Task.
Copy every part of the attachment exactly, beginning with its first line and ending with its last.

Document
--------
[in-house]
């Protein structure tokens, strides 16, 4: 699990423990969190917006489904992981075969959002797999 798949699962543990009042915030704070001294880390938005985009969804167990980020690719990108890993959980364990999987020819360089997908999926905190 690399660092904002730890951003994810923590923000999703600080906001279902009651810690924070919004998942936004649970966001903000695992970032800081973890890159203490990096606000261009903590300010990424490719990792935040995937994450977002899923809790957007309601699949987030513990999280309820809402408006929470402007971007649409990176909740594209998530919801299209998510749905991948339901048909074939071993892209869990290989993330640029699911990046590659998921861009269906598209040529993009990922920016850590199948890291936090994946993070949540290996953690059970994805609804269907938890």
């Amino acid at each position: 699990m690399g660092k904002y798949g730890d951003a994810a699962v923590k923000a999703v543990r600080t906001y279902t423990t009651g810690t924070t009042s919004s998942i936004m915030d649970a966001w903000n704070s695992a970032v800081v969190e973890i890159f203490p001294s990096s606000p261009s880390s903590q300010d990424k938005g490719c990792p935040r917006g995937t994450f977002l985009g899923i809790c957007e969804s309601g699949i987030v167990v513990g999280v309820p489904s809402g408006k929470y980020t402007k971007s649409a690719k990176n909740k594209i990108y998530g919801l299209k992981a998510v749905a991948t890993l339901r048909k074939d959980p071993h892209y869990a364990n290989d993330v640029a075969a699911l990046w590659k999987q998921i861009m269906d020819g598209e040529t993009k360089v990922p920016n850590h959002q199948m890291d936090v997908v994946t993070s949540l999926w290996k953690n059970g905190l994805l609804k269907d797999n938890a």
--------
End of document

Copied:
[in-house]
């Protein structure tokens, strides 16, 4: 699990423990969190917006489904992981075969959002797999 798949699962543990009042915030704070001294880390938005985009969804167990980020690719990108890993959980364990999987020819360089997908999926905190 690399660092904002730890951003994810923590923000999703600080906001279902009651810690924070919004998942936004649970966001903000695992970032800081973890890159203490990096606000261009903590300010990424490719990792935040995937994450977002899923809790957007309601699949987030513990999280309820809402408006929470402007971007649409990176909740594209998530919801299209998510749905991948339901048909074939071993892209869990290989993330640029699911990046590659998921861009269906598209040529993009990922920016850590199948890291936090994946993070949540290996953690059970994805609804269907938890």
């Amino acid at each position: 699990m690399g660092k904002y798949g730890d951003a994810a699962v923590k923000a999703v543990r600080t906001y279902t423990t009651g810690t924070t009042s919004s998942i936004m915030d649970a966001w903000n704070s695992a970032v800081v969190e973890i890159f203490p001294s990096s606000p261009s880390s903590q300010d990424k938005g490719c990792p935040r917006g995937t994450f977002l985009g899923i809790c957007e969804s309601g699949i987030v167990v513990g999280v309820p489904s809402g408006k929470y980020t402007k971007s649409a690719k990176n909740k594209i990108y998530g919801l299209k992981a998510v749905a991948t890993l339901r048909k074939d959980p071993h892209y869990a364990n290989d993330v640029a075969a699911l990046w590659k999987q998921i861009m269906d020819g598209e040529t993009k360089v990922p920016n850590h959002q199948m890291d936090v997908v994946t993070s949540l999926w290996k953690n059970g905190l994805l609804k269907d797999n938890a």